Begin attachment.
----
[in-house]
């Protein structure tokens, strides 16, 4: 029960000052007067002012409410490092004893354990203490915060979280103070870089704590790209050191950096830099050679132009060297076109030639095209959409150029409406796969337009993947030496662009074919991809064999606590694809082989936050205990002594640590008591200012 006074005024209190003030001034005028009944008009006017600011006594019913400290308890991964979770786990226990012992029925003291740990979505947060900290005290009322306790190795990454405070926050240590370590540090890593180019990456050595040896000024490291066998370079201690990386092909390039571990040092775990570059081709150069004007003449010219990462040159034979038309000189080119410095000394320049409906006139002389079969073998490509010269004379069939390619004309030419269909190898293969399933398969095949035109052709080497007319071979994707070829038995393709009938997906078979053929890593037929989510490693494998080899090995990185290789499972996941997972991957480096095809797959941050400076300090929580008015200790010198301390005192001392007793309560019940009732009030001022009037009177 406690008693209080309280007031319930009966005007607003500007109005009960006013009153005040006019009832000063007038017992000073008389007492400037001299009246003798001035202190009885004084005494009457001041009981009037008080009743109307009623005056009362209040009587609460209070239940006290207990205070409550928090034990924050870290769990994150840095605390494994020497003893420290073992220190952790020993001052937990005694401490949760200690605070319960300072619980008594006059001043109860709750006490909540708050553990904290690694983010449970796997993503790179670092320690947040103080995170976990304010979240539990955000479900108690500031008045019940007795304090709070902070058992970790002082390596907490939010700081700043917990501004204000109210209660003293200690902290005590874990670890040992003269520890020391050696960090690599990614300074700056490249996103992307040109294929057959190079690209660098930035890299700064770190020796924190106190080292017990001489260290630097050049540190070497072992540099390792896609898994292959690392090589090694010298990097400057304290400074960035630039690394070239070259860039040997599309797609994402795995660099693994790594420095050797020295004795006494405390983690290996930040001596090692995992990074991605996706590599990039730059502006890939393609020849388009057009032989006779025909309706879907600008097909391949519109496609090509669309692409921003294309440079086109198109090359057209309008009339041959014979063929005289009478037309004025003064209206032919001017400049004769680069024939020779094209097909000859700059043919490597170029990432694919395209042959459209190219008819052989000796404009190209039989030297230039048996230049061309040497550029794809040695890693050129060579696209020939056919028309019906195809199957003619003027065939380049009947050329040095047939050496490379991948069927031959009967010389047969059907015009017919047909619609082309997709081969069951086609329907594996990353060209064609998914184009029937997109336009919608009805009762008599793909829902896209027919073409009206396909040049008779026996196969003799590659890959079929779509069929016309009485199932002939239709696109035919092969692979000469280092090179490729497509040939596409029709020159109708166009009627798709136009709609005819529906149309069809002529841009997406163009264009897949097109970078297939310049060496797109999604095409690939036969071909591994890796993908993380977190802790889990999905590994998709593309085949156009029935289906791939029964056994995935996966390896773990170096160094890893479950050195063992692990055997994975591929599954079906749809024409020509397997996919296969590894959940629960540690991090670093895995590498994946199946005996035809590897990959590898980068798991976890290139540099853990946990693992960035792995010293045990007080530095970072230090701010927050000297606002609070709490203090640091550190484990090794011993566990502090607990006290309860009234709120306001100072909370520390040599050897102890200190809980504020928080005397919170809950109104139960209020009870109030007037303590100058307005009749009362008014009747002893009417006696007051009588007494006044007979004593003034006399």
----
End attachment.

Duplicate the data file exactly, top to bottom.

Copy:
[in-house]
């Protein structure tokens, strides 16, 4: 029960000052007067002012409410490092004893354990203490915060979280103070870089704590790209050191950096830099050679132009060297076109030639095209959409150029409406796969337009993947030496662009074919991809064999606590694809082989936050205990002594640590008591200012 006074005024209190003030001034005028009944008009006017600011006594019913400290308890991964979770786990226990012992029925003291740990979505947060900290005290009322306790190795990454405070926050240590370590540090890593180019990456050595040896000024490291066998370079201690990386092909390039571990040092775990570059081709150069004007003449010219990462040159034979038309000189080119410095000394320049409906006139002389079969073998490509010269004379069939390619004309030419269909190898293969399933398969095949035109052709080497007319071979994707070829038995393709009938997906078979053929890593037929989510490693494998080899090995990185290789499972996941997972991957480096095809797959941050400076300090929580008015200790010198301390005192001392007793309560019940009732009030001022009037009177 406690008693209080309280007031319930009966005007607003500007109005009960006013009153005040006019009832000063007038017992000073008389007492400037001299009246003798001035202190009885004084005494009457001041009981009037008080009743109307009623005056009362209040009587609460209070239940006290207990205070409550928090034990924050870290769990994150840095605390494994020497003893420290073992220190952790020993001052937990005694401490949760200690605070319960300072619980008594006059001043109860709750006490909540708050553990904290690694983010449970796997993503790179670092320690947040103080995170976990304010979240539990955000479900108690500031008045019940007795304090709070902070058992970790002082390596907490939010700081700043917990501004204000109210209660003293200690902290005590874990670890040992003269520890020391050696960090690599990614300074700056490249996103992307040109294929057959190079690209660098930035890299700064770190020796924190106190080292017990001489260290630097050049540190070497072992540099390792896609898994292959690392090589090694010298990097400057304290400074960035630039690394070239070259860039040997599309797609994402795995660099693994790594420095050797020295004795006494405390983690290996930040001596090692995992990074991605996706590599990039730059502006890939393609020849388009057009032989006779025909309706879907600008097909391949519109496609090509669309692409921003294309440079086109198109090359057209309008009339041959014979063929005289009478037309004025003064209206032919001017400049004769680069024939020779094209097909000859700059043919490597170029990432694919395209042959459209190219008819052989000796404009190209039989030297230039048996230049061309040497550029794809040695890693050129060579696209020939056919028309019906195809199957003619003027065939380049009947050329040095047939050496490379991948069927031959009967010389047969059907015009017919047909619609082309997709081969069951086609329907594996990353060209064609998914184009029937997109336009919608009805009762008599793909829902896209027919073409009206396909040049008779026996196969003799590659890959079929779509069929016309009485199932002939239709696109035919092969692979000469280092090179490729497509040939596409029709020159109708166009009627798709136009709609005819529906149309069809002529841009997406163009264009897949097109970078297939310049060496797109999604095409690939036969071909591994890796993908993380977190802790889990999905590994998709593309085949156009029935289906791939029964056994995935996966390896773990170096160094890893479950050195063992692990055997994975591929599954079906749809024409020509397997996919296969590894959940629960540690991090670093895995590498994946199946005996035809590897990959590898980068798991976890290139540099853990946990693992960035792995010293045990007080530095970072230090701010927050000297606002609070709490203090640091550190484990090794011993566990502090607990006290309860009234709120306001100072909370520390040599050897102890200190809980504020928080005397919170809950109104139960209020009870109030007037303590100058307005009749009362008014009747002893009417006696007051009588007494006044007979004593003034006399």